Educational impact of digital visualization tools on digital character production computer science courses
Mark Christensen van Langeveld, The University of Utah, United States
The University of Utah . Awarded
Digital character production courses have traditionally been taught in art departments. The digital character production course at the University of Utah is centered, drawing uniformly from art and engineering disciplines. Its design has evolved to include a synergy of computer science, functional art and human anatomy. It gives students an applied experience in three-dimensional (3D) graphics and the computer science that helps to produce 3D graphics. Physical visualization tools are a part of most digital character production courses.
In the context of the digital character production courses' curriculum design and evaluation, presented in this dissertation are three experimental comparisons between traditional visualization tools used in similar courses and newly designed digital visualization tools, which are typically less expensive, easier to distribute, easier to procure and easier to transport than the traditional tools. Traditional visualization tools include lifelike skeleton reproductions, wooden or plastic body mass structures, actual human models, and anatomy drawing books. They are used in conjunction with lectures, demonstrations and one-on-one lab instruction. The digital visualization tools that are contrasted in this dissertation are a layered anatomically correct, digital human model of skin, muscles, masses and bones adapted from several sources, and a VisTrails' MAYA version of a properly produced human figure that can be watched as an interactive animation of production steps. The digital tools are employed to replace the traditional visualization tools that are used in the same educational curriculum, which teaches students to design, model and produce digital characters for games, machinima, and animation.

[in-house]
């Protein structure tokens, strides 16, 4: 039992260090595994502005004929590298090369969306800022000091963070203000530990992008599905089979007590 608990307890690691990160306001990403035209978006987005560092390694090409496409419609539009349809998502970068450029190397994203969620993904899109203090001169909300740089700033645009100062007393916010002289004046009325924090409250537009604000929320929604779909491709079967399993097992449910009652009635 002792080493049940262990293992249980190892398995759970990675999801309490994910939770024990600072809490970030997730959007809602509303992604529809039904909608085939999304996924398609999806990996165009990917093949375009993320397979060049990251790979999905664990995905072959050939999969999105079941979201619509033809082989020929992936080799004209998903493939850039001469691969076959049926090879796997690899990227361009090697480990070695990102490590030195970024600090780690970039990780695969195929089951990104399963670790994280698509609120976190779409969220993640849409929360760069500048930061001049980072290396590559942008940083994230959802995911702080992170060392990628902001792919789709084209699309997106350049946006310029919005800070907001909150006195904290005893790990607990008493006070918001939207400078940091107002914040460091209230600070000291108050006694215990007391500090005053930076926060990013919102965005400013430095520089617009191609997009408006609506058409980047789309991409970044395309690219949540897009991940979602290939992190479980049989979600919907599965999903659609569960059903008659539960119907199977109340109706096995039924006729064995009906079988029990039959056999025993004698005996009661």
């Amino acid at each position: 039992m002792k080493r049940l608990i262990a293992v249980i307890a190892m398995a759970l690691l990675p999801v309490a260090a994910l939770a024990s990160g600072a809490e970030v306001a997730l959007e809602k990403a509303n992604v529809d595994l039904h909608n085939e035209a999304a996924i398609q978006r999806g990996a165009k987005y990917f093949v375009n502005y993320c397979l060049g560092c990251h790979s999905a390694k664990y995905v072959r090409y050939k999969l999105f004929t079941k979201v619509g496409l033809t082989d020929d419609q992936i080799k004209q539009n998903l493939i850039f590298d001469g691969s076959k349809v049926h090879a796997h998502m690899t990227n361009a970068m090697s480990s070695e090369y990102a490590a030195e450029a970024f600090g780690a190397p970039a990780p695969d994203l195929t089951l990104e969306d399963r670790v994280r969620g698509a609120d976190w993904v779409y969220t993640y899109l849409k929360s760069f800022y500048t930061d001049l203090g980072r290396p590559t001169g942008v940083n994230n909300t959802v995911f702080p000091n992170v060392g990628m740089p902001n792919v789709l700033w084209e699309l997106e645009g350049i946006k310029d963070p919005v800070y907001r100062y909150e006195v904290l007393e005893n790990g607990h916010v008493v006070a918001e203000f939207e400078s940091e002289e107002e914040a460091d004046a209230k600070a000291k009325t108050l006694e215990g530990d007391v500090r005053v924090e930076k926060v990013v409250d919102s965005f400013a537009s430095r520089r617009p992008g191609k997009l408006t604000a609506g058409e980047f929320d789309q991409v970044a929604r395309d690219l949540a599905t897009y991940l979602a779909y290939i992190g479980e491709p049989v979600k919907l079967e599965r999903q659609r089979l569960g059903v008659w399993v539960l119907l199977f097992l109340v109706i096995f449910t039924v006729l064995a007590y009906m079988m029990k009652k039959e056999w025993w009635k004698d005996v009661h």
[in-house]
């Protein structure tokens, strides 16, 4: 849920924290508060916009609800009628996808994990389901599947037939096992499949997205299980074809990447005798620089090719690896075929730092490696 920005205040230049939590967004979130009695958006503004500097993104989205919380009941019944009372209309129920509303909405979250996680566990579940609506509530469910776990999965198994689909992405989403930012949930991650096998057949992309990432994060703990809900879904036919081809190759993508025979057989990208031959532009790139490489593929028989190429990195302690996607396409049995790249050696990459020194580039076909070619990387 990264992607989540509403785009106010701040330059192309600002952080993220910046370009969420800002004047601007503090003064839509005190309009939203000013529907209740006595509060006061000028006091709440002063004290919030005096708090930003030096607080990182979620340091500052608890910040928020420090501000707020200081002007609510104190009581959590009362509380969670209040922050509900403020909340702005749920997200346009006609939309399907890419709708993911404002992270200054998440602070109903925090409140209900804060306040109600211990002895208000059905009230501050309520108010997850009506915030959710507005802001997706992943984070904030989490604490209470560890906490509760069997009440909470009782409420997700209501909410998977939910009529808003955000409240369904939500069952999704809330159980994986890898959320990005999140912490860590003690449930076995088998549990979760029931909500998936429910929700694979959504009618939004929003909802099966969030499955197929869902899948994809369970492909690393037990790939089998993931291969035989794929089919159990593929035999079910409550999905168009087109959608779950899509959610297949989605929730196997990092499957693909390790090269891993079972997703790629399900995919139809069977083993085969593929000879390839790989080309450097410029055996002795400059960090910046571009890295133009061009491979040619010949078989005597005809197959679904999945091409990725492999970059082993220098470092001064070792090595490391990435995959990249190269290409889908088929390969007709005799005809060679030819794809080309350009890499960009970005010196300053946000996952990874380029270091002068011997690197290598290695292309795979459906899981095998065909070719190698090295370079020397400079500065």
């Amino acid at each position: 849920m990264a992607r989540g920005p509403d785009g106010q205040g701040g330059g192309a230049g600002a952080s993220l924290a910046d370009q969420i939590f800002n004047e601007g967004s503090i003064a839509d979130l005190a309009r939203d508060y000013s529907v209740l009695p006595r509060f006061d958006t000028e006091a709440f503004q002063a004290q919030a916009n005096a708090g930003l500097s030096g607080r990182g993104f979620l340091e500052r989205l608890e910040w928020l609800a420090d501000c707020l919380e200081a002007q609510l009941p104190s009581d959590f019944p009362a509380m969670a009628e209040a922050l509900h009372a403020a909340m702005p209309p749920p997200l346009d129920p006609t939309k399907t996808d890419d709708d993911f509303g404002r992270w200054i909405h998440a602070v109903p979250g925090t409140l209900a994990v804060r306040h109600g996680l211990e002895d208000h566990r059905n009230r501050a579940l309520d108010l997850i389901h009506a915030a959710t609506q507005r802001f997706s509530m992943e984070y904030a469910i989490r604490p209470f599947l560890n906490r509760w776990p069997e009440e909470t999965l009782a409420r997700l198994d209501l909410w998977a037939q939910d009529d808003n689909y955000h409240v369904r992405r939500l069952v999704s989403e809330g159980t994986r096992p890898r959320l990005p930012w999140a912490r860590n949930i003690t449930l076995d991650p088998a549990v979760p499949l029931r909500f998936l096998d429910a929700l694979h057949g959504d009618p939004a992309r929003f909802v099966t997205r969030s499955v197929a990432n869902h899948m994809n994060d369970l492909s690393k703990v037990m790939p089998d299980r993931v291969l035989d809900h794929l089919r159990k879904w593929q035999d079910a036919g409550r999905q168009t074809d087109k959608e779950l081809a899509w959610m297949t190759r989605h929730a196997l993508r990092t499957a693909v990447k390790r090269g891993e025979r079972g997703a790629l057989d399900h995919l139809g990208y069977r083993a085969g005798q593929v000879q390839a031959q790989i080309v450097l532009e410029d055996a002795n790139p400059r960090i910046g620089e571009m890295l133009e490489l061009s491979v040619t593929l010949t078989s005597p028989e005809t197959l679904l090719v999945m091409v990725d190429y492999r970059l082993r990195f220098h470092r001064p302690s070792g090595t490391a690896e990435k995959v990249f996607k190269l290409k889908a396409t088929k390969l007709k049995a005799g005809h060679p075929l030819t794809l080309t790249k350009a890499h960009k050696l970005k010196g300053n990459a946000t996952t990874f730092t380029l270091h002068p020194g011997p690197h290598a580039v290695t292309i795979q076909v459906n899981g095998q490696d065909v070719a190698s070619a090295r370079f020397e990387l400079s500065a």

This study found evidence that the digital visualization tools were an improvement to the traditional visualization tools for training students to understand complex 3D graphics systems, 3D contour design and manipulation, 3D form description, and overall character production. The study also found evidence that the difference in visualization tools did not distinguish differences in the students' abilities to translate 3D anatomical form into two-dimensional (2D) drawings; however, there was evidence found that anatomical drawings significantly improved over the course for both study groups.
van Langeveld, M.C. Educational impact of digital visualization tools on digital character production computer science courses. Ph.D. thesis, The University of Utah.
Citation reproduced with permission of ProQuest LLC.
For copies of dissertations and theses: (800) 521-0600/(734) 761-4700 or https://dissexpress.umi.com